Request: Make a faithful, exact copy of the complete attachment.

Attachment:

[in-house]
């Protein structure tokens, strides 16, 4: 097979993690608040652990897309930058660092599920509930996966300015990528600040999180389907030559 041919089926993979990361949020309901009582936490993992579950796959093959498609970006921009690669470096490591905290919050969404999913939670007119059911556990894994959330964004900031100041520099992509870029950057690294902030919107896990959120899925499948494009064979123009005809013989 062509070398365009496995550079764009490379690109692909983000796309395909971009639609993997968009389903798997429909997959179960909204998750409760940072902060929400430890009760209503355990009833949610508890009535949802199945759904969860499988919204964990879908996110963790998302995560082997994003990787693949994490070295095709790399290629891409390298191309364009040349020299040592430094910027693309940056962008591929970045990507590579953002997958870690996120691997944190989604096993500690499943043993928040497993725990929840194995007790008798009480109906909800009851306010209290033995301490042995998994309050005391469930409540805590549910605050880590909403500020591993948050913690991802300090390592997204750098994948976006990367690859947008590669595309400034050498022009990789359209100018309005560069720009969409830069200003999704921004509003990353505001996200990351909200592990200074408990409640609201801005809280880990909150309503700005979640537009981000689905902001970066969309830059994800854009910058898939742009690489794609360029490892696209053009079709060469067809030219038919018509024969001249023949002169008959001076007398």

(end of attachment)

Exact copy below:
[in-house]
């Protein structure tokens, strides 16, 4: 097979993690608040652990897309930058660092599920509930996966300015990528600040999180389907030559 041919089926993979990361949020309901009582936490993992579950796959093959498609970006921009690669470096490591905290919050969404999913939670007119059911556990894994959330964004900031100041520099992509870029950057690294902030919107896990959120899925499948494009064979123009005809013989 062509070398365009496995550079764009490379690109692909983000796309395909971009639609993997968009389903798997429909997959179960909204998750409760940072902060929400430890009760209503355990009833949610508890009535949802199945759904969860499988919204964990879908996110963790998302995560082997994003990787693949994490070295095709790399290629891409390298191309364009040349020299040592430094910027693309940056962008591929970045990507590579953002997958870690996120691997944190989604096993500690499943043993928040497993725990929840194995007790008798009480109906909800009851306010209290033995301490042995998994309050005391469930409540805590549910605050880590909403500020591993948050913690991802300090390592997204750098994948976006990367690859947008590669595309400034050498022009990789359209100018309005560069720009969409830069200003999704921004509003990353505001996200990351909200592990200074408990409640609201801005809280880990909150309503700005979640537009981000689905902001970066969309830059994800854009910058898939742009690489794609360029490892696209053009079709060469067809030219038919018509024969001249023949002169008959001076007398």